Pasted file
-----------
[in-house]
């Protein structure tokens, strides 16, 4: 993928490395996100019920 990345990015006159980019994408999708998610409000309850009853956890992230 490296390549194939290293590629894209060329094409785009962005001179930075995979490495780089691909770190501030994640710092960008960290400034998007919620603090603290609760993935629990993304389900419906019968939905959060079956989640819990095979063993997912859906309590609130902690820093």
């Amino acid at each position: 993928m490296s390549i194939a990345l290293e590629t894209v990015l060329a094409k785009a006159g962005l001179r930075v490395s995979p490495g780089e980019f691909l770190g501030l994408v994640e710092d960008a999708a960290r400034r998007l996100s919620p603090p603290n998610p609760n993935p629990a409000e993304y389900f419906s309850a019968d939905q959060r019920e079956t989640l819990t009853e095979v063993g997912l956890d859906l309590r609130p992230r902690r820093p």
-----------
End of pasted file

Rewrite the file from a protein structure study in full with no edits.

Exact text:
[in-house]
């Protein structure tokens, strides 16, 4: 993928490395996100019920 990345990015006159980019994408999708998610409000309850009853956890992230 490296390549194939290293590629894209060329094409785009962005001179930075995979490495780089691909770190501030994640710092960008960290400034998007919620603090603290609760993935629990993304389900419906019968939905959060079956989640819990095979063993997912859906309590609130902690820093």
């Amino acid at each position: 993928m490296s390549i194939a990345l290293e590629t894209v990015l060329a094409k785009a006159g962005l001179r930075v490395s995979p490495g780089e980019f691909l770190g501030l994408v994640e710092d960008a999708a960290r400034r998007l996100s919620p603090p603290n998610p609760n993935p629990a409000e993304y389900f419906s309850a019968d939905q959060r019920e079956t989640l819990t009853e095979v063993g997912l956890d859906l309590r609130p992230r902690r820093p």